I was recently listening to one of my favorite podcasts, Radiolab, who were doing an episode on breath. Yes! You can check it out here. One of the most exciting and captivating stories they told was about our very first breath and the process babies go through to be breathers. I want to share a super simplified version with you, because it was just so cool. And then, definitely go and listen for the full scoop.
When babies are gestating in their mothers, their lungs are full of amniotic fluid. They are not breathers because their mother breathes for them. During the process of labor, babies get squeezed, like, a lot, and through that squeezing, all of the fluid moves out of their lungs and is absorbed into their bodies. Thus, the lungs are empty, ready to take the very first breath. When the baby emerges, it’s the first time they’ve ever been cold. Really really cold. Because of this extreme cold, the skin sends a signal to the brain to WAKE UP the breathing mechanism. And, at the same time, the umbilical cord begins to constrict, cutting off the flow of oxygen between mother and child. This combination of oxygen deprivation and cold basically shocks our system into inhaling. And, tada! Our first breath.
Is this super cool, or what? The body is absolutely incredible. The intelligence of our system blows me away consistently. And, it blows me away even more how little we appreciate our bodies. We completely take our bodies for granted. We don’t want to have to eat well, exercise, do physical therapy, practice yoga, get massages, drink lots of water, etc, in order to be healthy. We just want it to work! And very little is as frustrating as when your health comes into question.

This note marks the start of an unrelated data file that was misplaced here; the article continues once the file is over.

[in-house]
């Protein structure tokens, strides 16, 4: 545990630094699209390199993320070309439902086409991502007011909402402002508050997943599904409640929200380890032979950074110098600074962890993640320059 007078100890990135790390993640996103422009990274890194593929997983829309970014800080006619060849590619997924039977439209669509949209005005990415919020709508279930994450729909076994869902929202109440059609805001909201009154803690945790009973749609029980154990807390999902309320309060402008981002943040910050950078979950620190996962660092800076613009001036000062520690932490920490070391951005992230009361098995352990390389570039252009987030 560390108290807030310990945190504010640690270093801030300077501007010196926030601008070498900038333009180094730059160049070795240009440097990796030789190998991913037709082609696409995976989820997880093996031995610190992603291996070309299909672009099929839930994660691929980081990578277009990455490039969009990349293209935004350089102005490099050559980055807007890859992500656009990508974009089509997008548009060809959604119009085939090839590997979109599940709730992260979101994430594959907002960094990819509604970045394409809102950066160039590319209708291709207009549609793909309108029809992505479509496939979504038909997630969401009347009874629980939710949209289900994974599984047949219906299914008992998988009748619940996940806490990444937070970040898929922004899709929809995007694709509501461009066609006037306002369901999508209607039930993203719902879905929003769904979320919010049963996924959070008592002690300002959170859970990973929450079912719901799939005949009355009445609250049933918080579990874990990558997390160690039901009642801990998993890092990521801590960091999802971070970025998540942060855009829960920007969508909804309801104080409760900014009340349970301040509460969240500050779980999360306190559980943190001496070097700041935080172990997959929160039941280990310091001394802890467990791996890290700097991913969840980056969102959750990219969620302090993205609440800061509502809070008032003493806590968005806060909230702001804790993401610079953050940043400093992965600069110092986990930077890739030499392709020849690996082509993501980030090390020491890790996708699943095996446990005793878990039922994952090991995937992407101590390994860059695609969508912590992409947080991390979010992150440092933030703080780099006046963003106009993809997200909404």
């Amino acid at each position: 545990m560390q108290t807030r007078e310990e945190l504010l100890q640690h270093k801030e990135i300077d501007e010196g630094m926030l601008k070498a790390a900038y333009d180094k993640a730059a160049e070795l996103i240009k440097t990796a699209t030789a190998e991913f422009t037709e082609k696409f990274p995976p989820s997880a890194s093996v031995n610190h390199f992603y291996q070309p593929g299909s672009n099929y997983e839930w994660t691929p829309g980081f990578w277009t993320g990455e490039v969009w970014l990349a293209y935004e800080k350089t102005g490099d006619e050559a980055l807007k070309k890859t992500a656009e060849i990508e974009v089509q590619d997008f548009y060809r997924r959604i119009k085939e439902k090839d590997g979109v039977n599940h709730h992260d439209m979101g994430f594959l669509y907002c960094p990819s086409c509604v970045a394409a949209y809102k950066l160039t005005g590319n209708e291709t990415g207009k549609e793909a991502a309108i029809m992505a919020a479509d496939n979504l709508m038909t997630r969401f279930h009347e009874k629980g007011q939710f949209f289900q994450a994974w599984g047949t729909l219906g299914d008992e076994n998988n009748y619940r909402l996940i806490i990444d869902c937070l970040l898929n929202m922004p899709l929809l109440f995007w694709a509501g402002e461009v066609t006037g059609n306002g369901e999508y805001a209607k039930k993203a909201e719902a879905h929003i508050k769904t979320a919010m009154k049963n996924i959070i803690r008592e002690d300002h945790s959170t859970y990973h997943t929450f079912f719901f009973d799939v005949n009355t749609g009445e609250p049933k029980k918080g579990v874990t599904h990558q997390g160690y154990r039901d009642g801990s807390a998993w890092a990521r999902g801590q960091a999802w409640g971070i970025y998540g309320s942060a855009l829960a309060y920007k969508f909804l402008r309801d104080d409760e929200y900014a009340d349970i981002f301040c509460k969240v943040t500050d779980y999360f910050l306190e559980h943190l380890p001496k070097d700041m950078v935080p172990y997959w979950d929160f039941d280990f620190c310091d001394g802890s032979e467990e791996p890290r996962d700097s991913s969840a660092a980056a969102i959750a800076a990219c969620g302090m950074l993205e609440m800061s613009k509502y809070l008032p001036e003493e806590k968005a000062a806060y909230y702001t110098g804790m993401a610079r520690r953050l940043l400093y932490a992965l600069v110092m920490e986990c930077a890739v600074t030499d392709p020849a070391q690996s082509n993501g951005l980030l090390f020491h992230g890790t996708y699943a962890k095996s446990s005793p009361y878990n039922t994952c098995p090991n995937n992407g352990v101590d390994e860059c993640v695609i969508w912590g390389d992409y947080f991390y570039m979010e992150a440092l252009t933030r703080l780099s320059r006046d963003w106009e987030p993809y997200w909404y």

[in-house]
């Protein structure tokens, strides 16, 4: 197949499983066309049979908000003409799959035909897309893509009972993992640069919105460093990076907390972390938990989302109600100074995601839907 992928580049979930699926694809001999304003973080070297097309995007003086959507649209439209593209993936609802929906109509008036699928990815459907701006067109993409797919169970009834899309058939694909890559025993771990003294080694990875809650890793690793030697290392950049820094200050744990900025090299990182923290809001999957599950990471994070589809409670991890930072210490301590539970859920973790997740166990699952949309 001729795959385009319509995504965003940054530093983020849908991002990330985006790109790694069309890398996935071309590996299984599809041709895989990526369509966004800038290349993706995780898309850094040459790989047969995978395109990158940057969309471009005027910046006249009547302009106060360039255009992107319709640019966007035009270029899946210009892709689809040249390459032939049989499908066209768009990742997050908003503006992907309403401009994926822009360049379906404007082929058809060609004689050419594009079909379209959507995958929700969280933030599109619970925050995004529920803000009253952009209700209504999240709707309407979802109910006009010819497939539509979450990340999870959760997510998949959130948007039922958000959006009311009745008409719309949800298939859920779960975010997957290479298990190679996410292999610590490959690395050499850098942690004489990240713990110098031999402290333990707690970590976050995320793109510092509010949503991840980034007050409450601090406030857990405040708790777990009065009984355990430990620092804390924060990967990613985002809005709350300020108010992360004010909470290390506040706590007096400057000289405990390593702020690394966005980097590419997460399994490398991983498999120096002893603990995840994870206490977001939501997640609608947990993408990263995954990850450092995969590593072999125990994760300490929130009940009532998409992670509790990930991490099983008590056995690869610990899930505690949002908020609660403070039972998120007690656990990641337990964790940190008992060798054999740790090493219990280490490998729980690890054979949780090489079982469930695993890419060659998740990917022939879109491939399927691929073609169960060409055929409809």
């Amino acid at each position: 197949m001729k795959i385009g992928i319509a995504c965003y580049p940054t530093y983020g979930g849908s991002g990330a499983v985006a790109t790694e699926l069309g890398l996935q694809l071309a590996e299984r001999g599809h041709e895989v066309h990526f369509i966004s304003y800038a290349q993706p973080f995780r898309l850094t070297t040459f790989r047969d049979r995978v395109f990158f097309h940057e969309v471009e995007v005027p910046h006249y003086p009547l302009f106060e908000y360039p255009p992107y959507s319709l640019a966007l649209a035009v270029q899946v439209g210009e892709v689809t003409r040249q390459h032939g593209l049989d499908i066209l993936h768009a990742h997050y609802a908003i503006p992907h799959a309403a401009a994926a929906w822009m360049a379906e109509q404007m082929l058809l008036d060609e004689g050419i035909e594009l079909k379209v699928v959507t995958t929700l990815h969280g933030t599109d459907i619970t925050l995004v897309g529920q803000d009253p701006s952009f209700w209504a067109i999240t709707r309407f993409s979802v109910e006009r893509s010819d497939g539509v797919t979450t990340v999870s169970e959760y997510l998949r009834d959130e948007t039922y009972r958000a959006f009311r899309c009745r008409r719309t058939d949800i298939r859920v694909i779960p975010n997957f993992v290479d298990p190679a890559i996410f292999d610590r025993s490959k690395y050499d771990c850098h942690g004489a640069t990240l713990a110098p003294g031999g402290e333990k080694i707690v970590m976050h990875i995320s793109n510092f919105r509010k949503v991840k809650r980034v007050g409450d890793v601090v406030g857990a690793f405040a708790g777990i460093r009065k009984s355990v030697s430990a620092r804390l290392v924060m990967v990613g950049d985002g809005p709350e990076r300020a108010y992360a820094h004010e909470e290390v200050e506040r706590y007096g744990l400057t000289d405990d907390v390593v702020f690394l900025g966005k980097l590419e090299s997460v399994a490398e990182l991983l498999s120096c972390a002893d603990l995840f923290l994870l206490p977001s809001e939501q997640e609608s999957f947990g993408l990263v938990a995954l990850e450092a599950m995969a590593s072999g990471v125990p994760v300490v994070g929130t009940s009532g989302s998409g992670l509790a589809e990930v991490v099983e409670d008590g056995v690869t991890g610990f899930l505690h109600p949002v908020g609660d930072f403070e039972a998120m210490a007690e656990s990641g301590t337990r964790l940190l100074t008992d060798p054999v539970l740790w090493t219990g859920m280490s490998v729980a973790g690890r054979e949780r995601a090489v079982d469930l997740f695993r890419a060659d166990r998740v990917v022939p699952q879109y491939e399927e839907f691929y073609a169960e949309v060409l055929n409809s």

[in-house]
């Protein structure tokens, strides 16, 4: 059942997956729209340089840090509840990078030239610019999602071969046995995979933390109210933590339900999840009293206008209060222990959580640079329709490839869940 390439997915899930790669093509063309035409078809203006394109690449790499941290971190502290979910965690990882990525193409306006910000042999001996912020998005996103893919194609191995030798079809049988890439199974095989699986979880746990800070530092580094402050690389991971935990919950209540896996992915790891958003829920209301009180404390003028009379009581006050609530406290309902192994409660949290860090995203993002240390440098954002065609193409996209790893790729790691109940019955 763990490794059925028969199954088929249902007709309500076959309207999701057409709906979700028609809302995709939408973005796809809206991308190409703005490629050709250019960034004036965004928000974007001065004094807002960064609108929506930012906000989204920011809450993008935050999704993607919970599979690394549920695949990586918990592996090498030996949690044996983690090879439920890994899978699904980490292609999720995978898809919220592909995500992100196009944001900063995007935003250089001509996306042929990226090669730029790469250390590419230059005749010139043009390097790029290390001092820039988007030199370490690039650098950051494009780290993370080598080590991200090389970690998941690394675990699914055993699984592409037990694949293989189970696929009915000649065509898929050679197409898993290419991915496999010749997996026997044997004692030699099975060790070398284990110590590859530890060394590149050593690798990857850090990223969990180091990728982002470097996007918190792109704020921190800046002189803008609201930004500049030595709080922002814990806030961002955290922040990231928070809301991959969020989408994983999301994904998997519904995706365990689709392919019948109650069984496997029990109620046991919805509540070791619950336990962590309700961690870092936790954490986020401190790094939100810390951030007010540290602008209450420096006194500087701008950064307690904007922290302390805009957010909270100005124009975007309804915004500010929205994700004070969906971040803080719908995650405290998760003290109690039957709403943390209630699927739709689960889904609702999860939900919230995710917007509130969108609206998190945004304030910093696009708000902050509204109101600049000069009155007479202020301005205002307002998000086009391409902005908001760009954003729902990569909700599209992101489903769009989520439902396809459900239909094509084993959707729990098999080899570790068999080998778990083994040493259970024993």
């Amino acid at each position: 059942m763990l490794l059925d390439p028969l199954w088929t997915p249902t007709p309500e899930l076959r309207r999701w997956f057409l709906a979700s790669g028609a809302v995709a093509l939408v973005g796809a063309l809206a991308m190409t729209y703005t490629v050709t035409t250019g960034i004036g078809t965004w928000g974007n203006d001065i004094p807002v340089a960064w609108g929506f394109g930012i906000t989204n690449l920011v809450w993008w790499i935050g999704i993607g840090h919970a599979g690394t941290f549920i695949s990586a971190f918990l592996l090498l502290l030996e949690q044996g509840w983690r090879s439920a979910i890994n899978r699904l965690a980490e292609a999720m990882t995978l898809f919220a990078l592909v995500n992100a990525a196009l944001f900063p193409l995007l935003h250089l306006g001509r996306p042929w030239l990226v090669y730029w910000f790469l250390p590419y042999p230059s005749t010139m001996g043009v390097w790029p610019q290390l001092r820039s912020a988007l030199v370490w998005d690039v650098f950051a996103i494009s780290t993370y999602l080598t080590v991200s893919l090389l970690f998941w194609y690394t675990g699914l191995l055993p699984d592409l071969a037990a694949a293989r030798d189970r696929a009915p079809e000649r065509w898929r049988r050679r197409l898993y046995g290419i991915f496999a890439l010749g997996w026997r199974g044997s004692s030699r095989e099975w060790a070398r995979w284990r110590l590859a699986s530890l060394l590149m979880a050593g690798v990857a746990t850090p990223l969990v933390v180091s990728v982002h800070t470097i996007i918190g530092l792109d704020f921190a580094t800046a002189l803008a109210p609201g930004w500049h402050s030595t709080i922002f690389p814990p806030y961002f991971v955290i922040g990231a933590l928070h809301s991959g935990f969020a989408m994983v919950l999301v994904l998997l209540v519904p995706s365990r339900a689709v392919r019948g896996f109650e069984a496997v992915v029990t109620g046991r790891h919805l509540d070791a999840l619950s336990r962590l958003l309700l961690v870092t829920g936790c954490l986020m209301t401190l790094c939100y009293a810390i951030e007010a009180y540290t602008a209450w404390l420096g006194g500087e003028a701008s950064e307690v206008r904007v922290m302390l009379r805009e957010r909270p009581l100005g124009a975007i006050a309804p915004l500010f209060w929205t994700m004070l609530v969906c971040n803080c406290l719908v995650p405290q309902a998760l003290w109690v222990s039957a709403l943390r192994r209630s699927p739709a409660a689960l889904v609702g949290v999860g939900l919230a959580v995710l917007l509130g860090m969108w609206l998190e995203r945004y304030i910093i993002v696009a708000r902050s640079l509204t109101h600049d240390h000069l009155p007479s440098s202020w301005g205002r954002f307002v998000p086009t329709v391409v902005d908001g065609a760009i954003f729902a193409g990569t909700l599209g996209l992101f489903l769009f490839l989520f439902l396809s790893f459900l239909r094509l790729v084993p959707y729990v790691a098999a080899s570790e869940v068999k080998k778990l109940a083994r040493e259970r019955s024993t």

It’s super easy to lose track of your body. If everything is going (mostly) according to plan, we can simply spend all of our time in our heads. Totally disconnected from what our body is telling us. More and more scientists are understanding the important connections between the functioning of the body and our mental health. But for too long, they are have been treated completely separately.
When we are able to listen to all the signals our body sends, we can realize that it’s telling us so much. Yoga teaches us to tune in, to pay attention to the whispers and murmurs and subtle messages from our body. Yoga (especially yoga that is slow and quiet) gives us the great opportunity to really feel things out. How do the two sides differ? What is the shape of the spine? What muscles get regularly recruited and which are left behind? How does movement and breath together land in the nervous system? What is the state of your gut?
In this way, our practice can become a celebration of our body. And damn, it deserves to be celebrated! It’s with you all day, every day, in sickness and in health. Typically, when you treat it well, it responds accordingly. Your body is YOU. So treat yo’self and celebrate it with the practices that serve you best.